’Ability’ is what you’re capable of doing. ‘Motivation’ determines what you do. ‘Attitude’ determines how well you do it. ~Anonymous
Motivation is the driving force by which we achieve our goals. Motivation is said to be intrinsic or extrinsic. According to various theories, motivation may be rooted in a basic need to minimize physical pain and maximize pleasure, or it may include specific needs such as eating and resting, or a desired object, goal, state of being, ideal, or it may be attributed to less-apparent reasons such as altruism, selfishness, morality, or avoiding mortality. Conceptually, motivation should not be confused with either volition or optimism. Motivation is related to, but distinct from, emotion.
In spite of enormous research, the subject of motivation is not clearly understood and more often than not poorly practiced. To understand motivation one must understand human nature itself. And, there lies the problem! Human nature can be very simple, yet very complex too. Quite apart from the benefit and moral value of an altruistic approach to treating colleagues as human beings and respecting human dignity in all its forms, research and observations show that well motivated employees are more productive and creative. The inverse also holds true.
There is an old saying “you can take a horse to the water but you cannot force it to drink”; it will drink only if it’s thirsty – so with people. They will do what they want to do, or otherwise motivated to do. Whether it is to excel on the workshop floor or in the ‘ivory tower’ they must be motivated or driven to it, either by themselves or through external stimulus.
Thus, an overriding question: Are people born with self-motivation, or must they be instructed? It’s both, people can be self-motivated and they can be motivated. Most important and however it exists, motivation is an essential factor for any business to survive and succeed. Moreover, ‘job performance’ is considered to be a function of ‘ability’ and ‘motivation’, thus the formulation:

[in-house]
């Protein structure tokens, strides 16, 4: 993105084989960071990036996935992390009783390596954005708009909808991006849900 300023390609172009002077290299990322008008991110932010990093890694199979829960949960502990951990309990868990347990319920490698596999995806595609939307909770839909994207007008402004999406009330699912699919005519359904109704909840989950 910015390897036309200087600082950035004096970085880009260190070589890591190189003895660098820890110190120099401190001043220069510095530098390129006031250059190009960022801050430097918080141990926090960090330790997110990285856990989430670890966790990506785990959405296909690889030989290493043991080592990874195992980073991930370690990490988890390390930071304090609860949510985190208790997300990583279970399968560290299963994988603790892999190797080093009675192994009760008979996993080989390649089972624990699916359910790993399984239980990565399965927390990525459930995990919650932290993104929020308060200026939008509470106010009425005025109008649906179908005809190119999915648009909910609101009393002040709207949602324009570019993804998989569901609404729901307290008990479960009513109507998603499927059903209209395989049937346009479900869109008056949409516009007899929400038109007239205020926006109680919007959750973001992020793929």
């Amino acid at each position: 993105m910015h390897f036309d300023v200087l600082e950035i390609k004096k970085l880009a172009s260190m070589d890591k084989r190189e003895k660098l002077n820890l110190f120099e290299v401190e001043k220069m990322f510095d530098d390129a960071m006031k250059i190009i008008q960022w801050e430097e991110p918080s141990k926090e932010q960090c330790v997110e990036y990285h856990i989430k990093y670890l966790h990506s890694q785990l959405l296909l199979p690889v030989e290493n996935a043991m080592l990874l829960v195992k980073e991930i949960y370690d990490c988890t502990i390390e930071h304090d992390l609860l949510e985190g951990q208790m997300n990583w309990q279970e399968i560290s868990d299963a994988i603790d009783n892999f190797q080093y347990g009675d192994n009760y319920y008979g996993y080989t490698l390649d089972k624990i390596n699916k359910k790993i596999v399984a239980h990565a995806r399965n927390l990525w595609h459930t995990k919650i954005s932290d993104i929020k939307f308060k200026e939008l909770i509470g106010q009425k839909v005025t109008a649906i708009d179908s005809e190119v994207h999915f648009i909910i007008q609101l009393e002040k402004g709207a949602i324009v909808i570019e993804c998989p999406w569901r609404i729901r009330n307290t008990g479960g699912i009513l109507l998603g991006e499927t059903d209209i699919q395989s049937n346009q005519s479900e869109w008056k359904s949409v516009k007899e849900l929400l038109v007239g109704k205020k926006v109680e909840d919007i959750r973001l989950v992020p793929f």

“Job performance = f(ability) (motivation)”
Whereas, ‘ability’ depends on education, experience and training and its improvement is a slow and long process, and ‘motivation’ can be improved quickly. As a guideline, there are broadly seven strategies for motivation:
- Positive reinforcement / high expectations
- Effective discipline and punishment
- Treating people fairly
- Satisfying employees needs
- Setting work related goals
- Restructuring jobs
- Base rewards on job performance
Although these are the basic strategies, the mix for the final ‘recipe‘ will vary from workplace situation to situation. Essentially, there is a gap between an individual’s ‘actual state’ (mind-set) and some ‘desired state’, and the manager tries to reduce this gap. Motivation, in effect, is a means to reduce and manipulate this gap. It is inducing others in a specific way towards goals specifically stated by the motivator. Naturally these goals, as also the motivation system, must conform to the corporate policy of the organization…
In one of the most elaborate studies on employee motivation, involving 31,000 men and 13,000 women, the Minneapolis Gas Company sought to determine what their potential employee desire most from their job. This study was carried out during a 20 year period and was quite revealing. The ratings for the various factors differed only slightly between men and women, but both groups considered ‘security’ as the highest rated factor. The next three factors were; advancement, type of work, company. Surprisingly, factors such as; pay, benefits, and working conditions were given a low rating by both groups…
Among various motivation theories that have been embraced by American business are those of Frederick Herzberg and Abraham Maslow. Herzberg, psychologist, proposed a theory of job factors that motivate employees. Maslow, behavioral scientist and contemporary of Herzberg’s, developed a theory of various human needs and how people pursue these needs.
Maslow’s ‘Hierarchy of Needs Theory’ is often portrayed in the shape of a pyramid, with the largest and most fundamental levels of needs at the bottom, and the need for self-actualization at the top. Herzberg proposed the ‘Motivation-Hygiene Theory’, also known as the ‘Two-Factor Theory’ of job satisfaction. According to his theory, people are influenced by two sets of factors; motivator factors and hygiene factors.
- Motivated employees always look for better ways to do a job.
- Motivated employees are more quality oriented.
- Motivated workers are more productive.
There are similarities between Herzberg’s and Maslow’s models. They both suggest that needs have to be satisfied for the employee to be motivated. However, Herzberg argues that only the higher levels of Maslow’s hierarchy (e.g., self-actualization, esteem needs) act as a motivator. The remaining needs can only cause dissatisfaction if not addressed.